Château Guy de Wendel

Château Guy de Wendel, then known as Château de Tournebride, was built by Guy de Wendel (1878–1955), son of Robert de Wendel (1847–1903), in 1906.

HISTORY OF THE CHÂTEAU

 

The château has grounds totalling 4.3 ha. It featured fountains, lakes, greenhouses and a vertical garden. Rare trees were planted here.

The interior of the château was noted for its woodwork and marble fireplaces.

The château was until 1978 the home of Ségolène de Wendel, the last representative of a family that had reigned over Hayange for 274 years.

Guy de Wendel

THE WENDEL FAMILY

 

The Wendels are a family of ironmasters whose history is closely linked not only to Lorraine, but also to France’s industrial heritage, and the founder of an international steel group.

Originally from Bruges, Jean-Martin de Wendel (1665–1737) moved to Hayange in 1704. He was followed by eight generations of ironmasters, who were often involved in local and national politics. François (1778–1825) in particular was the local member of parliament and chairman of Moselle Council. His son Charles (1809–1870) was the member of parliament for Moselle under Napoleon III. His son Henri (1844–1906) was a reluctant member of parliament at the Reichstag during the German occupation. Henri’s son François (1874–1949) is the dynasty’s figurehead: ironmaster, senator, councillor, chairman of the ironmaster committee and regent of the Bank of France. He is the father of the Countess of Mitry (1907–1976), whose name has been given to a tennis trophy still played for during Hayange Tennis Club’s annual tournament.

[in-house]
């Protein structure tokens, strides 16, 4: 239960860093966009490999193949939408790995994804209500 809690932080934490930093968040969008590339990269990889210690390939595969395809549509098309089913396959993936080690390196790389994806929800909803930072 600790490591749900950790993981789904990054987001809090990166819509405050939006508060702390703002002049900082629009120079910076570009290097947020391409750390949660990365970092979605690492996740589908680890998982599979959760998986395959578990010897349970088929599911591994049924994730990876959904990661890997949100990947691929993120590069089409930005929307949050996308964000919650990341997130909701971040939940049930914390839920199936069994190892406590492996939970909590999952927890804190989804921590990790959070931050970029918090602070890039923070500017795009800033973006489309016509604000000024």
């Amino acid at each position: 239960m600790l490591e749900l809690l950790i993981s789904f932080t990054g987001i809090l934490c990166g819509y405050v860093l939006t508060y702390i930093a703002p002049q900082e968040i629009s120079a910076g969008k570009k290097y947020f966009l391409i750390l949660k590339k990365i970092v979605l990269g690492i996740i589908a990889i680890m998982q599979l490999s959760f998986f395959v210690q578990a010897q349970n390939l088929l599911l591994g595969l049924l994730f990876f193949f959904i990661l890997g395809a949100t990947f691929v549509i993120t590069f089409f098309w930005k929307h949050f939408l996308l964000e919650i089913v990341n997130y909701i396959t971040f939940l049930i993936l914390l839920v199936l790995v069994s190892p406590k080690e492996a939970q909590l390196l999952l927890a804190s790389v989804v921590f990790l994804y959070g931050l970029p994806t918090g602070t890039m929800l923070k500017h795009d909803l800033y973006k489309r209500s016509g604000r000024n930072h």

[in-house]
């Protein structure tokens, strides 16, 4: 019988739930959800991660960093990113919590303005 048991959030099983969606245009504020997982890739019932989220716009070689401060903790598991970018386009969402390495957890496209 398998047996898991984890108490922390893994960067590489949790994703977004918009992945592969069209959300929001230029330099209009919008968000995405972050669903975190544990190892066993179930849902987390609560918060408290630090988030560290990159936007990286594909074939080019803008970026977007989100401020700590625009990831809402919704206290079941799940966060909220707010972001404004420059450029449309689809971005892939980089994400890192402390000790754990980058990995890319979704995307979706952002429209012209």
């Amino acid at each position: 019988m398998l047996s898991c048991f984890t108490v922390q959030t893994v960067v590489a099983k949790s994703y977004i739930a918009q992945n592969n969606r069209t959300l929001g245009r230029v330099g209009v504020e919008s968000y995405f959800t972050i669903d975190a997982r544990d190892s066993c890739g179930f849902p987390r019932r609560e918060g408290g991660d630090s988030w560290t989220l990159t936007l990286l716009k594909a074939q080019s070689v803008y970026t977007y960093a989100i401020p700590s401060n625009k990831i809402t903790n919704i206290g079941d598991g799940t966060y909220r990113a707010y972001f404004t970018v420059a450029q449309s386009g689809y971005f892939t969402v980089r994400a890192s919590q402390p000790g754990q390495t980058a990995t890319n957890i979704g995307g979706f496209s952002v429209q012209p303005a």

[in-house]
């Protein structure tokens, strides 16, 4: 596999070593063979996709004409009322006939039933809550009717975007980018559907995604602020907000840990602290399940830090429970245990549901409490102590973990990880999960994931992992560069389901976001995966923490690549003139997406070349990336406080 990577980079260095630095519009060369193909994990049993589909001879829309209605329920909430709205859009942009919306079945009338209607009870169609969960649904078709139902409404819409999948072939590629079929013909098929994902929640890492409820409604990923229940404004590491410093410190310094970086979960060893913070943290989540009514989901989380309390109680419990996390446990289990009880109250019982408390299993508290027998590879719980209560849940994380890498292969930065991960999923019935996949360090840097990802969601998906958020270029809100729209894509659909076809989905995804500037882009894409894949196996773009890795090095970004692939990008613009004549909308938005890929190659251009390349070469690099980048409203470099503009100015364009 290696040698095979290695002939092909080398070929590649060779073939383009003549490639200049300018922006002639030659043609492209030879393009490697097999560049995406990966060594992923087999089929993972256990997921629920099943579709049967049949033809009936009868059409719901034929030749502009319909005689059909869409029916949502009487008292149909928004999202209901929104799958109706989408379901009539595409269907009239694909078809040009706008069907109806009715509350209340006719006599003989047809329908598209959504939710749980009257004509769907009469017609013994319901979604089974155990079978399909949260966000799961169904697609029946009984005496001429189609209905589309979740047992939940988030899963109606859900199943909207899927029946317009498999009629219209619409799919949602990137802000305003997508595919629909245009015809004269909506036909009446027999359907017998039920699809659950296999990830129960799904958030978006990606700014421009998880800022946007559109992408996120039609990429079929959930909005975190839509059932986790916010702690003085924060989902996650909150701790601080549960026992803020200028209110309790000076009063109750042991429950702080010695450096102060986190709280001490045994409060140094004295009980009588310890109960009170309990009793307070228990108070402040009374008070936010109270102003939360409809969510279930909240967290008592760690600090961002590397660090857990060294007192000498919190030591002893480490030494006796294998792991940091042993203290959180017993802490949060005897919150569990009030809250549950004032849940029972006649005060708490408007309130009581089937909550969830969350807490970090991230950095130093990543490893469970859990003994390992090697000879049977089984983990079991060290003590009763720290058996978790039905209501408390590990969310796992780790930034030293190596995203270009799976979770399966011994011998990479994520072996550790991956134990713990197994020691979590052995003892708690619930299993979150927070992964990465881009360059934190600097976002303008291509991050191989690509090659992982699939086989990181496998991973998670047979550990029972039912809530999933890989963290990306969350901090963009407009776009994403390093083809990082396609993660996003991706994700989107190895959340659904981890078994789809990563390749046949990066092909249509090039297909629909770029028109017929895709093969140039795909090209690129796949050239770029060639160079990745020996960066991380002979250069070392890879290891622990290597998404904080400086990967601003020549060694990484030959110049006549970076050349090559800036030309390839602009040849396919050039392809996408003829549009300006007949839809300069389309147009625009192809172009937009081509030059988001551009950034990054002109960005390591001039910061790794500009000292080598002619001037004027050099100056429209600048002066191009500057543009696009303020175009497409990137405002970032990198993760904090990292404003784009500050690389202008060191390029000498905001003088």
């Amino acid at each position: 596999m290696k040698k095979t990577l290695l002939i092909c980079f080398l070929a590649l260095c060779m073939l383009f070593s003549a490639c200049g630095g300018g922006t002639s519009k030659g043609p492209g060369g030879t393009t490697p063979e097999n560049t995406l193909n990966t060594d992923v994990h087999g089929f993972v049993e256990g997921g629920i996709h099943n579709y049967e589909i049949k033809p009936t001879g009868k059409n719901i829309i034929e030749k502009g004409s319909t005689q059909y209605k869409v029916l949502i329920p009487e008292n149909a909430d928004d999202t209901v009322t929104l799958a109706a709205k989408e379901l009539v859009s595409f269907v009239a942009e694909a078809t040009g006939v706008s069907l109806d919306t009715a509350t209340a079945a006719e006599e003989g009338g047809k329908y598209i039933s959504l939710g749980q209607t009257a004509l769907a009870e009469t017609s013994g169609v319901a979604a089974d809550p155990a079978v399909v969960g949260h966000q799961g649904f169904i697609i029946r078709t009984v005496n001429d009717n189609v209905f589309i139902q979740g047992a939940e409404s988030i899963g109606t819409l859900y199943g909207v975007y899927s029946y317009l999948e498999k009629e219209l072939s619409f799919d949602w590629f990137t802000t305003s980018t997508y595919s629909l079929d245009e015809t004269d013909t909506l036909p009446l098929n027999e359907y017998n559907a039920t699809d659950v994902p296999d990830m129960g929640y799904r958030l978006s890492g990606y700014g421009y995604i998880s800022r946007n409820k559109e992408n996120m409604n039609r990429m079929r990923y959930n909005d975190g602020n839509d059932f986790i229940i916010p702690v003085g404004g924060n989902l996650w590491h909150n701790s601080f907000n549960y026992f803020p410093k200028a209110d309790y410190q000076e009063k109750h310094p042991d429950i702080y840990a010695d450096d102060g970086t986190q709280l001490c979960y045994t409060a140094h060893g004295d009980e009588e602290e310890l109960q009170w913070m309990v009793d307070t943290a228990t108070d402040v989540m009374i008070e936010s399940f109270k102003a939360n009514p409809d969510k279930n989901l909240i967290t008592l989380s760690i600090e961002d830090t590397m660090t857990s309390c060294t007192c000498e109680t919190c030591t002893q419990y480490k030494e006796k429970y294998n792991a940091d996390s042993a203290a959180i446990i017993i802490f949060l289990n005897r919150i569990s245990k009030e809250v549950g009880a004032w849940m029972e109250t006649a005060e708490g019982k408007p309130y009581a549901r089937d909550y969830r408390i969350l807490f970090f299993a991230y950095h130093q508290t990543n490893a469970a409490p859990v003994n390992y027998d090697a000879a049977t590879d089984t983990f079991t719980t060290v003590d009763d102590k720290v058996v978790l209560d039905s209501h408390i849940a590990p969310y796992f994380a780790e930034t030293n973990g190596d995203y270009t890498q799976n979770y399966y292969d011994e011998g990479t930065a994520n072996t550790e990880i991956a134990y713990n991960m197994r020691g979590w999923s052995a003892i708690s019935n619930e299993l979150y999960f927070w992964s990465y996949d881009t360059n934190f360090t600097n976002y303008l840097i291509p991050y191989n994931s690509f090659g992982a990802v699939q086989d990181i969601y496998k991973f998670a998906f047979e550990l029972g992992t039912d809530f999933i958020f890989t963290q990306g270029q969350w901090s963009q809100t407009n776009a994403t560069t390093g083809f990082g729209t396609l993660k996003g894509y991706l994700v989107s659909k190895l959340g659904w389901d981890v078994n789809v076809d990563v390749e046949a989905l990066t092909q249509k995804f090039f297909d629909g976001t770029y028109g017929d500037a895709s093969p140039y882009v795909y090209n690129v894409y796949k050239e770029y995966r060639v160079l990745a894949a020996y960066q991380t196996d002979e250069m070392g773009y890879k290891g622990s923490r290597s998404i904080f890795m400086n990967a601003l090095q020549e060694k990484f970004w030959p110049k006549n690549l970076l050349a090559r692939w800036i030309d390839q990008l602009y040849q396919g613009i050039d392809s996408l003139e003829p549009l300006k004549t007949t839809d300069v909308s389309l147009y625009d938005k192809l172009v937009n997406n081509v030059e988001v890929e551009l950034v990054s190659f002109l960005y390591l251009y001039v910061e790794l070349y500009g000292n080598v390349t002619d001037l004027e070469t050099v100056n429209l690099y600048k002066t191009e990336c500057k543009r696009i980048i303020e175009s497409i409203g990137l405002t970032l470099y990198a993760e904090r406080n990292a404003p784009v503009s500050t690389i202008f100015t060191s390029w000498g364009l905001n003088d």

The family lived in Château de Hayange, now partially demolished, not far from the imposing central office. One of Henri’s nephews, Guy de Wendel (1878–1955), senator and chairman of Moselle Council, commissioned a château in 1906, which would be lived in by his niece, Ségolène de Wendel (1908–1981), who played an important role in the Résistance and was an essential source of support for the many locals forced to flee.

The château is now a hotel, restaurant and business centre. "Dame du Fer" refers to another key figure of the Wendel dynasty: Marguerite d’Hausen (1718–1802), wife of Charles de Wendel (1708–1784), Jean-Martin's son, who ran family affairs during the Revolution, was stripped of her wealth during the Reign of Terror and died in poverty in Metz. She is remembered as "Madame d’Hayange", the Iron Lady. In 2004, an exhibition celebrating three centuries of Wendel family history was held first at the Musée d’Orsay in Paris followed by Salle Molitor in Hayange and was attended by several relatives, some of whom have stayed true to their Lorraine roots and still live in our region.